I have dreamed of writing a book for a few years now. It all started three years ago when, in an attempt to grow in my relationship with the Lord, I decided to write a daily devotional for an entire year. I ended up seeing that through completely. For 365 days, I spent an hour or two a day writing, totaling upwards of 300,000 words written by the end of the year. It was through that project that my passion for writing began.
Reflecting on the process of writing my first book, I’m grateful to have a completely published book that I can hold physically in my hands. It’s a dream come true, and sometimes I still can’t believe it’s real. But it was also a lot of hard work. There were plenty of times, especially during the editing and revision process, that I wanted to give up or didn’t think I would make it to the end. Thankfully, I did, but not without the help, support, and encouragement of my family, friends, and the many people at New Degree Press (like my editor) who guided me through the process every step of the way. I truly couldn’t do it without them.
Even though I knew what I wanted to write about from the start, my book changed exponentially throughout the process. As an example, I included one of the three original book cover concepts. When I first received the book cover concepts, this one was my favorite and I was certain it would be the final cover. But after getting some feedback from my beta readers and others, it became clear to me that it wasn’t liked by many, and I ended up picking a different cover. And the cover wasn’t the only thing that changed either. Stories changed. Layouts changed. The book concept changed. Not a single part of the book wasn’t touched by the refining process.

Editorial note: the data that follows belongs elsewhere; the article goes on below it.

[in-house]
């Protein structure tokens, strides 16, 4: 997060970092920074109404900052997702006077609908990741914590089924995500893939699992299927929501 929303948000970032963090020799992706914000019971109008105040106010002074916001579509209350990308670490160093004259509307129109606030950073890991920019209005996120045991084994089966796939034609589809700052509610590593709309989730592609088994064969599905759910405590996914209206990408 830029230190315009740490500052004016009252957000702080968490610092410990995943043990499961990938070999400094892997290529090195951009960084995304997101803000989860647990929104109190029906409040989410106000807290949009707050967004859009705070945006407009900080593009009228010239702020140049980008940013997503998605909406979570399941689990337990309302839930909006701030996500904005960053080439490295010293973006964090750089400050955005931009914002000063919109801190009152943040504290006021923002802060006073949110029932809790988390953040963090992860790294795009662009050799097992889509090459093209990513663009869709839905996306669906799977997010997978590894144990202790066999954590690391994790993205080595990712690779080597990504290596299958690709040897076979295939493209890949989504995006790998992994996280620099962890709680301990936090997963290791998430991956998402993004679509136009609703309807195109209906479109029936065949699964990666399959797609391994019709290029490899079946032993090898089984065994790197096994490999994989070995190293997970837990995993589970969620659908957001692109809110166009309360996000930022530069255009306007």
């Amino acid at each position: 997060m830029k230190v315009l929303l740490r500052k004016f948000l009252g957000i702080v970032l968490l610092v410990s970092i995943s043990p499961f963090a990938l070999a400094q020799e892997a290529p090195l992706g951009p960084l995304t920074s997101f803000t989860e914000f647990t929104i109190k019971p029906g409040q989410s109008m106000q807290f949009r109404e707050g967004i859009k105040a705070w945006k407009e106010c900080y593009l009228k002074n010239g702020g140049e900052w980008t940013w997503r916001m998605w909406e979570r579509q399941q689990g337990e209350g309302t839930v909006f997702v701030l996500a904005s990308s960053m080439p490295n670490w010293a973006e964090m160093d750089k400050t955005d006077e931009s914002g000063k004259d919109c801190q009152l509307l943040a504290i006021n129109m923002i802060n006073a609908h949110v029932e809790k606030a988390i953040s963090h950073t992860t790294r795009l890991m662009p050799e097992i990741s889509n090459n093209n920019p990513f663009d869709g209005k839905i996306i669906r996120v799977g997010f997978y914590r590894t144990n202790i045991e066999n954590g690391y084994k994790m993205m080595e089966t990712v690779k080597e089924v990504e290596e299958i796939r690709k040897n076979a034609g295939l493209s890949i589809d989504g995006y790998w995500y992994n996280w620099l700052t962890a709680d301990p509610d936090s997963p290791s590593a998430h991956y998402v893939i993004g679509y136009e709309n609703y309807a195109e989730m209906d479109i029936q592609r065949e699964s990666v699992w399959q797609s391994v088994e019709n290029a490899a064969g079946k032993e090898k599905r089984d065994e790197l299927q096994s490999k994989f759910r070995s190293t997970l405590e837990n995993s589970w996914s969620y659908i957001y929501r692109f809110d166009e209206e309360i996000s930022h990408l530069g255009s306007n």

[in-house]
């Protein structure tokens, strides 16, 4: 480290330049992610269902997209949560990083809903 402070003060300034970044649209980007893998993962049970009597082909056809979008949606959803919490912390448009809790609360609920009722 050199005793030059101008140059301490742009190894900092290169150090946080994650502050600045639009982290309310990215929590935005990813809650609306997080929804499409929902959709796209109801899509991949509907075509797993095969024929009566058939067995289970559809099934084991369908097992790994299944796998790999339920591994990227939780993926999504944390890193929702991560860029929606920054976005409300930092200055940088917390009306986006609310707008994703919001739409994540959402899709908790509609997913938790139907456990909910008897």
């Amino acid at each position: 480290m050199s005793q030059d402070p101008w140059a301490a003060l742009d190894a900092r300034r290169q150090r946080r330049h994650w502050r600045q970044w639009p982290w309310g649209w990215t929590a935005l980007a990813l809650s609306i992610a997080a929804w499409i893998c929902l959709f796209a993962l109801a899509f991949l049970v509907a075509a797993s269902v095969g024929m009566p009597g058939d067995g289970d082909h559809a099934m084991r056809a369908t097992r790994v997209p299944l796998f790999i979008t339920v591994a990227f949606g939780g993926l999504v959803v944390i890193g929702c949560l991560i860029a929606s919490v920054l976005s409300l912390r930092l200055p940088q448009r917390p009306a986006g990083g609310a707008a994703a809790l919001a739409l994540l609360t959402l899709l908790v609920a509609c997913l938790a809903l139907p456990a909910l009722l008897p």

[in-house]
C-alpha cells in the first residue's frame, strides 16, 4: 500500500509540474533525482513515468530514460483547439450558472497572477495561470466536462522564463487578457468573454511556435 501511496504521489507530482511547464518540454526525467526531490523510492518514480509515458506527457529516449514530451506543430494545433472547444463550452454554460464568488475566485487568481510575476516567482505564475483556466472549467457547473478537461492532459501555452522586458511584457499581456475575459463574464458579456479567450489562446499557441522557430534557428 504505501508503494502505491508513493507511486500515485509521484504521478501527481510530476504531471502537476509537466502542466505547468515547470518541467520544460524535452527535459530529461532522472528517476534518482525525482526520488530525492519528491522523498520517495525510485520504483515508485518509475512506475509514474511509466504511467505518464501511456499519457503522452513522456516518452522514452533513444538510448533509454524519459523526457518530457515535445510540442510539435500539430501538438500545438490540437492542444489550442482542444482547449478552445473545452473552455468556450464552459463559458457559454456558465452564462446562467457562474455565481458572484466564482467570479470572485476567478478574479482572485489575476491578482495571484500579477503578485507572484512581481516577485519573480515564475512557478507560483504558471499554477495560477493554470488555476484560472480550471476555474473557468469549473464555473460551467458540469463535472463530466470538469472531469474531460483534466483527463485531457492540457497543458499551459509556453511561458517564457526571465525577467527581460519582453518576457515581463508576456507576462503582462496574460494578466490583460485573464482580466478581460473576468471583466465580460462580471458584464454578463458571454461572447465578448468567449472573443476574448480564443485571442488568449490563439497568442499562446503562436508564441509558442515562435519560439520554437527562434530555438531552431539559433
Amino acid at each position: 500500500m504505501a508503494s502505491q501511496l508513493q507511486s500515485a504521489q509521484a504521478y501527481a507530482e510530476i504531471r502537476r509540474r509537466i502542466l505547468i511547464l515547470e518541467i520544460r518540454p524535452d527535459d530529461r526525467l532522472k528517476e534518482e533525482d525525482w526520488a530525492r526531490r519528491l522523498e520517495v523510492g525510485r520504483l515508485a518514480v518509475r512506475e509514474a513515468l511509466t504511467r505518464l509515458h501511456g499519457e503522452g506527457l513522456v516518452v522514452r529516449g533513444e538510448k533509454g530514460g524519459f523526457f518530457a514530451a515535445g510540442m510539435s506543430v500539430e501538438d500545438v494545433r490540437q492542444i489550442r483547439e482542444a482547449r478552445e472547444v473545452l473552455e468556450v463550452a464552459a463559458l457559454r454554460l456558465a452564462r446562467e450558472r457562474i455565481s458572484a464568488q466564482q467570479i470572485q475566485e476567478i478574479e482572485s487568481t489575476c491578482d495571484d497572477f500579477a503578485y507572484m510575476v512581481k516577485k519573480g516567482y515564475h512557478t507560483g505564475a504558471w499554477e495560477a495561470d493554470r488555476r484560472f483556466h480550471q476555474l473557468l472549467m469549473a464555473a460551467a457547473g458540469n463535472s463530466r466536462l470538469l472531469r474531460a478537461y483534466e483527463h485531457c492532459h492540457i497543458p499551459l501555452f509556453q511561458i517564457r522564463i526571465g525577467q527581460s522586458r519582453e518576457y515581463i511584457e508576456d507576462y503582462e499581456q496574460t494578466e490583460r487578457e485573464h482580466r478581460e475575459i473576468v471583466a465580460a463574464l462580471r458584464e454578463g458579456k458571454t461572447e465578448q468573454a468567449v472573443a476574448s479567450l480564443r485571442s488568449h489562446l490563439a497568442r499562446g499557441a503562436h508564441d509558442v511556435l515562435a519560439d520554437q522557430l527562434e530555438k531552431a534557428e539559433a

If there’s anything I’ve learned at all — besides what I’ve grown in through doing research and reflection for the book and my new understanding of the nuances of publishing a book — it’s to appreciate the process.
It pains me to say, but as I’ve been writing this article series and looking through my book to find excerpts, I’ve already found a few errors. They’re not huge, but they exist. In the past, I’ve had a tendency to pursue an unhealthy expectation and burden of perfection in my life. The danger in a moment like this is to see even one error in my book, no matter its size, and immediately discount the entire book as a failure. Or, even worse, to discount myself as a failure.
But I’m not a failure, and neither is my book. For ten months, I’ve poured myself into this project, and I came out of it smarter, more mature, and a better writer. The reward isn’t found in a “perfect” book, whatever that means. It’s found, rather, in the fact that I persevered until the end and came out with a completely published book. I don’t imagine it will be my last, and there’s always room to grow, but I’m proud of what I’ve accomplished in 2020. And ultimately, my worth and value isn’t found in my ability to produce, but in the fact that I’m loved and affirmed by my Heavenly Father.
My advice to anyone wanting to write a book — or write anything for that matter — is to stick with it. Success is not necessarily always found in sitting down for an entire afternoon and writing a few thousand words. Sometimes, it’s found in sitting down in front of the laptop when you don’t want to and just getting a paragraph or two down in the ten or fifteen minutes you have between meetings. It’s a long process, and it’s a lot of work, but it’s worth it. Every single second.
Thank you to every single person who has supported and encouraged me along the way. I couldn’t do it without you. I hope this article series (and my book) have blessed you on your own journey to cultivating healthy rhythms, and I pray that you would be blessed abundantly throughout this year as you grow in an abiding relationship with the Lord and pursue first His Kingdom.